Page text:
“All men make mistakes, but married men find out about them sooner.” — Red Skelton
1200 E. Old Hampden Ave., Englewood
I’M ALWAYS AMAZED BY THE TRANSFORMATION that a restaurant designer can pull off, particularly if the former tenant was also a restaurant. As a prime example, there usta be a pool hall in Alamosa that served a greasy bugger or maybe a ham sangie once in a while, but you probably didn’t want to eat it unless you were stinkin’ drunk. Or maybe dead … The place sat vacant for years. Today it’s Trujillo’s — A Dining Place (326 Main Street, 719-589-2641). Suffice it to say the place was eventually gutted by the buyer. The transformation into a fine dining establishment was astonishing.
Closer to home, when Fratelli’s Italian Restaurant succumbed to the Tax Man’s wishes circa 2000, the neighbors were heartbroken. After all, this was the place Englewood ate breakfast. The Italian grub was good and cheap. Even I liked the place, altho perhaps the worst review I ever wrote and certainly the most scathing comments about a server were written about Fratelli’s. Anywho, I digress.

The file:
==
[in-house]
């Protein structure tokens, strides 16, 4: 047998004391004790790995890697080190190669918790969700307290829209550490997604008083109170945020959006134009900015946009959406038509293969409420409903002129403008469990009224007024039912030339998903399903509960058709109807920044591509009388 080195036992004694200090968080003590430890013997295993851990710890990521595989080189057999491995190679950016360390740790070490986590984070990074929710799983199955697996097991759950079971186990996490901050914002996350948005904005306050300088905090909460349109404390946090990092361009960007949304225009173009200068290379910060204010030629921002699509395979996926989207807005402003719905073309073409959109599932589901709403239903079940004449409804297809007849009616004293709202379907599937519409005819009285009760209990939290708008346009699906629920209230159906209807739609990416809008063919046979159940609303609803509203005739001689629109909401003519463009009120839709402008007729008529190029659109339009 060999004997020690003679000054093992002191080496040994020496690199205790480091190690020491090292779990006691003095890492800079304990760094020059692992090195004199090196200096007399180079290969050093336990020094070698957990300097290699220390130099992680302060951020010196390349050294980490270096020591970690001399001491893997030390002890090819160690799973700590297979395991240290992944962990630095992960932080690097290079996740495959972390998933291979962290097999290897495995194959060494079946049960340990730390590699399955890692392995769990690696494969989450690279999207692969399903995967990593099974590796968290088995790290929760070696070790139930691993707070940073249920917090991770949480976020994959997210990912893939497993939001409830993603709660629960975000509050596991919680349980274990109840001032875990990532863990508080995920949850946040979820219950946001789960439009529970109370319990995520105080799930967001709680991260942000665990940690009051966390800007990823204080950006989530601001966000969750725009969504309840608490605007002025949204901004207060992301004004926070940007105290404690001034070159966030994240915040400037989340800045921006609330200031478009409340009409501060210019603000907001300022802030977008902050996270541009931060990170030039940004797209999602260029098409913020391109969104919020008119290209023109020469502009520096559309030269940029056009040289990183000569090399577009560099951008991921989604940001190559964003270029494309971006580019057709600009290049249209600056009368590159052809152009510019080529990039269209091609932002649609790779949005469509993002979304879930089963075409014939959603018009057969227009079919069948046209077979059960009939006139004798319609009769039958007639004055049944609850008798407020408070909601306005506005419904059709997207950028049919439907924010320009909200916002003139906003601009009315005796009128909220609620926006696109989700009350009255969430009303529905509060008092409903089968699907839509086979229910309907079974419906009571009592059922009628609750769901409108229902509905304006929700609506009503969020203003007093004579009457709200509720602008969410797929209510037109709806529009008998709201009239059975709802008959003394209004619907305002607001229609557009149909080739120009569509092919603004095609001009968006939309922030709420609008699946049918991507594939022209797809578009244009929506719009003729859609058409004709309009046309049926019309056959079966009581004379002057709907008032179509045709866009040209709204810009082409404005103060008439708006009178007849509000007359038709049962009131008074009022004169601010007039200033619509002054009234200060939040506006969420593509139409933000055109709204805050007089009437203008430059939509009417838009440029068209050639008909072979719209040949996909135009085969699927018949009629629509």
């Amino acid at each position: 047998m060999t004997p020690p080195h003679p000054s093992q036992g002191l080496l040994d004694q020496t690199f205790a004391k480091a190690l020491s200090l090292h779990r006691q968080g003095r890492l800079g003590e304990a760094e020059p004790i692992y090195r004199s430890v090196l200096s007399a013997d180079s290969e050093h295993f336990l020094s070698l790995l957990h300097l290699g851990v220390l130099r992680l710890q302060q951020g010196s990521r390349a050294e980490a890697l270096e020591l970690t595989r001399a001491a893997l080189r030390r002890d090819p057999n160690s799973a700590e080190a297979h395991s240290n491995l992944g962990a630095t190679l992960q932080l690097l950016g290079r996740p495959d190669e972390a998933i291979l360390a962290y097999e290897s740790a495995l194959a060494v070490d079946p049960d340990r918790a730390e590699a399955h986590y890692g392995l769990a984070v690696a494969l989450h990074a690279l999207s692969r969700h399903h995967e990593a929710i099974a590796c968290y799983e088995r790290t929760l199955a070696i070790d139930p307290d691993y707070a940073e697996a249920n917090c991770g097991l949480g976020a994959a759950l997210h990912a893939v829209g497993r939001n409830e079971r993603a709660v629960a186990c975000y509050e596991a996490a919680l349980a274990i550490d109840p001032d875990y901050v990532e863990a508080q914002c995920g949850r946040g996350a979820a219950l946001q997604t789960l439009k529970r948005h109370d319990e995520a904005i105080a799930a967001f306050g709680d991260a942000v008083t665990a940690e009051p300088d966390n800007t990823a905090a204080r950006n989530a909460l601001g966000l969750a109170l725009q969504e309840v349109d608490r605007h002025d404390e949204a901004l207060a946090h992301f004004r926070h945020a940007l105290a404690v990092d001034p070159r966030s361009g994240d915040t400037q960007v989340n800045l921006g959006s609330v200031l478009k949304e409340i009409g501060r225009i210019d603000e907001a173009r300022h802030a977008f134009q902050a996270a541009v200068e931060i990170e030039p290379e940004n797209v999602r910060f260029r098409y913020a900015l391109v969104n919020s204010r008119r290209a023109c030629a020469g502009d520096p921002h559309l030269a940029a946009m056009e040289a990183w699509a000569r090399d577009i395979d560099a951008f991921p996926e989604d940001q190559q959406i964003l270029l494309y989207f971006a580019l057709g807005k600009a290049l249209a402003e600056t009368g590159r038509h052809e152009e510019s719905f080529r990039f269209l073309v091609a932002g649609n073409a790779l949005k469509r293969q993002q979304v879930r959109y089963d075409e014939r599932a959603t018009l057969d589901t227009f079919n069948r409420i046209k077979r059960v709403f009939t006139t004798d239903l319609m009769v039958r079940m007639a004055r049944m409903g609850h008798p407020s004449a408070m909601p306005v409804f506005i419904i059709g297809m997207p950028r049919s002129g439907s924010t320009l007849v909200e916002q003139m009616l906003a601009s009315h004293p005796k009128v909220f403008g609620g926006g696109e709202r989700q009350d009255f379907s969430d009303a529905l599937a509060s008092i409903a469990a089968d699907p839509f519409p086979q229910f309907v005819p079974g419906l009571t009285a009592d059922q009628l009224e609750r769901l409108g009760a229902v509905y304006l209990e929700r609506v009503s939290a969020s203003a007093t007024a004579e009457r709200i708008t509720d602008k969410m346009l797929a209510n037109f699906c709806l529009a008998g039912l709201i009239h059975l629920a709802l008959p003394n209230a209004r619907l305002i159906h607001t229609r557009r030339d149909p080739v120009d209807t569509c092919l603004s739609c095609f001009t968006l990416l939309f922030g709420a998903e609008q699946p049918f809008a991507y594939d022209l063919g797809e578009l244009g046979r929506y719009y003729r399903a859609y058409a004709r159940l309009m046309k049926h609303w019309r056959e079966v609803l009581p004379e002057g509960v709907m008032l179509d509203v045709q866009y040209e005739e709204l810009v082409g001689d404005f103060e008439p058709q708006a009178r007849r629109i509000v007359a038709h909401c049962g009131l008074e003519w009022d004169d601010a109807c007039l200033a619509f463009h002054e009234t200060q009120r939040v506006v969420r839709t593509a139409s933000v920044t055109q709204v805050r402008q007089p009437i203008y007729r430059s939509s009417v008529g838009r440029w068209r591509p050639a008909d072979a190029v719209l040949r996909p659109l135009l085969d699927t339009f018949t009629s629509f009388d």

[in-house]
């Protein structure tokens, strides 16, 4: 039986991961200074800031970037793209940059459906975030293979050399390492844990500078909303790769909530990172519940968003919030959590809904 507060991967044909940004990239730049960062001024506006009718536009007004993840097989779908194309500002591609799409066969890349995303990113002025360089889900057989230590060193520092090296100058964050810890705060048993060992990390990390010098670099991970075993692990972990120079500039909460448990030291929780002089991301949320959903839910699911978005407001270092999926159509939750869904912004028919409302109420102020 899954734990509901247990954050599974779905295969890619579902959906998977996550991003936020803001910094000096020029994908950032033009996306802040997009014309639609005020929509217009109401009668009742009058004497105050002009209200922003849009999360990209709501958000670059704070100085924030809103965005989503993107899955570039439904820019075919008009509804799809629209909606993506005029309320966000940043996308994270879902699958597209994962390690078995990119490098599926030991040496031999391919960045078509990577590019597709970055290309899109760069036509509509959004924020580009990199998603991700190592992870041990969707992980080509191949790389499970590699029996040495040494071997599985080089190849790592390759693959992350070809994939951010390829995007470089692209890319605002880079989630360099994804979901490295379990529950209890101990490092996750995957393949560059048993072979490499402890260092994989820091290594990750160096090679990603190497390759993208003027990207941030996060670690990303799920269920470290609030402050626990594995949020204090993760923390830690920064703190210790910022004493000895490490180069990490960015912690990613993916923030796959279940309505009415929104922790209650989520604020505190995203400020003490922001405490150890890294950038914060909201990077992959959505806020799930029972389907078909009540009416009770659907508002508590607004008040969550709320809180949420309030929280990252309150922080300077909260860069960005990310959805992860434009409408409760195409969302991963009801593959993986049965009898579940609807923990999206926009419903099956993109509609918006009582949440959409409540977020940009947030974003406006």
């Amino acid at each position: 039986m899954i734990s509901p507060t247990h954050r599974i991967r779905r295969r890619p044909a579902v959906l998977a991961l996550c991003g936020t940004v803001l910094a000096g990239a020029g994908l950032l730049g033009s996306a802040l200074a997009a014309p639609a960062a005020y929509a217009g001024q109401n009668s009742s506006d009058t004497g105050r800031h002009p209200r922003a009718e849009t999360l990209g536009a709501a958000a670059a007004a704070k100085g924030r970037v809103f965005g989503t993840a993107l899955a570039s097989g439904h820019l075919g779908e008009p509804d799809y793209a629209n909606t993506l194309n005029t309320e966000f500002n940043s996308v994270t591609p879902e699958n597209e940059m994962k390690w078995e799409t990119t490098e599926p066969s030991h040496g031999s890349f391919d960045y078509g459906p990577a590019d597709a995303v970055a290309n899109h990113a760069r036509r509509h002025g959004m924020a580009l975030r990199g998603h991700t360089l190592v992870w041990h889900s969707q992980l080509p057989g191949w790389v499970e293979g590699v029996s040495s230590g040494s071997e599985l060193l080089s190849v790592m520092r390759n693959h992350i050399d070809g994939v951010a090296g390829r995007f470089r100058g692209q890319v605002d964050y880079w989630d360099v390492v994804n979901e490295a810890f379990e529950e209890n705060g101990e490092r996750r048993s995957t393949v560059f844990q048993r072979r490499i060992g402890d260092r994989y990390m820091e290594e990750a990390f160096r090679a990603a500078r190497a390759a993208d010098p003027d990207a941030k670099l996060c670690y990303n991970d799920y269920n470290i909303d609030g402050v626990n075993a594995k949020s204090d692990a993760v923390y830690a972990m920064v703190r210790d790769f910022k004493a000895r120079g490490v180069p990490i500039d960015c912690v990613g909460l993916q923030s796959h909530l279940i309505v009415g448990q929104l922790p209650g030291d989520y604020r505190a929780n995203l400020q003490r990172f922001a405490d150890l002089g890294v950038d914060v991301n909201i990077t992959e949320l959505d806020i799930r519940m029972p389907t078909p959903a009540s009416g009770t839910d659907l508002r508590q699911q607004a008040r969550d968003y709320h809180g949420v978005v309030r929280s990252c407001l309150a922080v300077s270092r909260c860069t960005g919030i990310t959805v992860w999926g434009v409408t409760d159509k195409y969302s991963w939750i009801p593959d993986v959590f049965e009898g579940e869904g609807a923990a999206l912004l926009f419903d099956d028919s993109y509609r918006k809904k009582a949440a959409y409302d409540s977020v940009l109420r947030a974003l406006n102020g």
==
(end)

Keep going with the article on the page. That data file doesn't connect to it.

Alex and Dina Kallas, with many years of experience in the restaurant business, took over the space at 1200 E. Old Hampden Ave. in early 2004. It took a full year to complete the makeover. They turned what was a neighborhood diner-style eatery into a gorgeous set of rooms seating about 100. They hired a professional wait staff committed to creating a truly fine dining experience.
What a maaavelous, beautiful restaurant. Don’t let the absence of signage fool you. The only indication that there’s a restaurant here are the tables on the patio on the south side of the building. There’s no menu out front. A simple word, Undici, appears in large letters on the front of the building.
Undici is Italian for 11, signifying that this is the 11th restaurant operated by the Kallas family over the years. Today there are three sister restaurants: Steakhouse 10 (3517 S. Elati St., Englewood, 303-789-0911) a few blocks away, serving fine steaks and a great bugger; The Athenian (15350 E. Iliff Ave., Aurora, 720-449-0224), serving Greek cuisine; and brother Pete’s latest entry as of a few weeks ago, Greeks Gone Wild: Souvlaki, Wings & Things (2039 S. University Blvd.), a fast food eatery serving the stuff in the name along with buggers and other fast food fare.